Muscat: The practices observed in Islamic banking could help achieve the United Nations’ Sustainable Development Goals (SDGs) at a faster pace, an expert in Islamic finance has said.
The UN SDGs are a set of 17 developmental goals that include practices such as ending poverty and hunger, good health and education, clean water, energy and sanitation, safeguarding animal and plant life on land and underwater, and tackling climate change, all of which together lead to people inhabiting a better world that works for everyone.
These SDGs are part of the 2030 Agenda for Sustainable Development, and Omar Shaikh, the founder of the Islamic Finance Council UK, an advisory body that promotes the advantages and spreads awareness on the concepts behind Islamic banking.
“Islamic banking and finance is a form of ethical banking,” he said. “Unlike conventional banking, the main difference is that it will not finance anything deemed harmful to society. It also does not charge interest and instead makes a return or profit by other means such a rent and profit return. Interest is still banned in Islam.
“Typically, Islamic banks are involved in considerably less speculative financial instruments such as derivatives,” added Shaikh. “Compared to conventional banking, Islamic banking can provide better systemic stability, enhanced transparency and benefit from additional governance. To achieve the UN SDGs, $1.5 trillion will be required annually. This can only be achieved with private finance, not from charitable or developmental funds alone."
“Global financial markets are increasingly aligning to the SDGs as they seek to address the climate finance requirement and become more socially responsible,” he explained. “The SDGs provide an excellent set of parameters against which social impact can be measured. Islamic banking as a form of ethical finance at a principle level is very well aligned with the social purpose of the SDGs and can play a key role in achieving the SDGs in the markets it operates.”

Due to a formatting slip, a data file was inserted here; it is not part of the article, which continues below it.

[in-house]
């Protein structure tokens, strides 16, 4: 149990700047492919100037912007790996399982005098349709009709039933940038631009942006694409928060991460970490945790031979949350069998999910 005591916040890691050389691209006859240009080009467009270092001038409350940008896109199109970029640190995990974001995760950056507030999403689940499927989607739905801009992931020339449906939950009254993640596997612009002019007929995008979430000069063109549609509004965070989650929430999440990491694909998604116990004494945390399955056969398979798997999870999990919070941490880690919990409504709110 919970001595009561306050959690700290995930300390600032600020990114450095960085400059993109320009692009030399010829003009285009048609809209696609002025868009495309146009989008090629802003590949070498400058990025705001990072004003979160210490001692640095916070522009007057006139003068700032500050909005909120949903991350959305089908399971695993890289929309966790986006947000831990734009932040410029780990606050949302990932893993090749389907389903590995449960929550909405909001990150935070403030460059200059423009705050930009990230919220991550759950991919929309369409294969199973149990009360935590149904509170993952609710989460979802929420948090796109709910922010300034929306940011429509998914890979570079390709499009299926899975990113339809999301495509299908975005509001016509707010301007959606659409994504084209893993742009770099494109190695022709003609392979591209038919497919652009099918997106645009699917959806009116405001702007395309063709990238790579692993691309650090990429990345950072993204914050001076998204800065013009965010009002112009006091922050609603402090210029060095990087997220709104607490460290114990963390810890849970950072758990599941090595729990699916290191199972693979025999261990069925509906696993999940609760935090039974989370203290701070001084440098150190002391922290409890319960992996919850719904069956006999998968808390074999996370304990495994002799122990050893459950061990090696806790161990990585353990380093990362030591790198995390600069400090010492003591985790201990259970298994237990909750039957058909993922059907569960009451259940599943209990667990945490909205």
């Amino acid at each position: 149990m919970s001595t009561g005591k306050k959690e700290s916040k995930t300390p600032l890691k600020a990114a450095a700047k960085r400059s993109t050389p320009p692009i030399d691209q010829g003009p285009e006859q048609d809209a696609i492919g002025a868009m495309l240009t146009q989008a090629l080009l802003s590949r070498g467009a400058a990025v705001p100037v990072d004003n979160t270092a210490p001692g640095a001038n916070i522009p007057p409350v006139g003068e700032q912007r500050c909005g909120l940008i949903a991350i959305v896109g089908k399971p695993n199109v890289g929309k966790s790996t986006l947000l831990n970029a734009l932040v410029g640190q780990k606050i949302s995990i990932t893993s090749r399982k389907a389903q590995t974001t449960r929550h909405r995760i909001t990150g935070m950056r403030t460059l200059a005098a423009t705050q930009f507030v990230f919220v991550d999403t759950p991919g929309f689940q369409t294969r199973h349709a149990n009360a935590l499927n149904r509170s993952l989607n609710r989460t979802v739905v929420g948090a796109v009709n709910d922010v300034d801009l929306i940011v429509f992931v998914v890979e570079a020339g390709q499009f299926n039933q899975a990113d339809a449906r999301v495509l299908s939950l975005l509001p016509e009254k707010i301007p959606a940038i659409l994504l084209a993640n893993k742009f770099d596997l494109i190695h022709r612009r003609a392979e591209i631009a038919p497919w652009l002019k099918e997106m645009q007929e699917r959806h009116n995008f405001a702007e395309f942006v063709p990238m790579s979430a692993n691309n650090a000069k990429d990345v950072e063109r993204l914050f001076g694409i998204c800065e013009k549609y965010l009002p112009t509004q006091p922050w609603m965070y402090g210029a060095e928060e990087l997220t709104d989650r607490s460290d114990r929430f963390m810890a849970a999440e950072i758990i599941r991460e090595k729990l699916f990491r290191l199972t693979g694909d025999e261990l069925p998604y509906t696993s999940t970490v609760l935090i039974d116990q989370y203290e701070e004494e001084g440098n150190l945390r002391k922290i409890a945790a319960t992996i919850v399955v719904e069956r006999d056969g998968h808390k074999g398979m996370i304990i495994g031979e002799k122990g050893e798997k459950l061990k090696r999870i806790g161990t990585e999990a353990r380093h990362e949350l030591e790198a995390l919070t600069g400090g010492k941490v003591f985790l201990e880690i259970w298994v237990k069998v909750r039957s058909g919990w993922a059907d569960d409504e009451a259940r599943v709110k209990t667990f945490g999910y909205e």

However, Sheikh explained that Islamic finance was still far younger than the other conventional banking methods available, and would need to conform to global financing rules if it is to spread to many parts of the world.
“In the last 100 years conventional financial markets have evolved hugely,” he admitted. “Contemporary Islamic banking is a relatively modern experiment approx. 30 years and is thus still young and will take time. Contemporary Islamic banking is a relatively modern experiment that has gone on for approximately 30 years and is thus still young and will take time. Banking is governed by global regulations and Islamic banks have to conform to this. Thus the early pioneers have had to try to balance this with the strict ban on interest peculiar to Islamic banking which has led to considerable challenges.
“Continued positive growth as the familiarity with and availability of products expand and a stronger alignment with ethical finance will help differentiate Islamic banking,” he added.
“Considering the recent history of conventional finance, you should feel more trepidation towards conventional banks. Islamic banking is regulated and ensures you only deal with such regulated products to give you the necessary customer protection. At less than 1.5 per cent of global banking, Islamic banking is not going to dislodge conventional finance in this regard. There is plenty of space for everyone and all types of finance to help achieve the SDGs, which are for all of humanity.”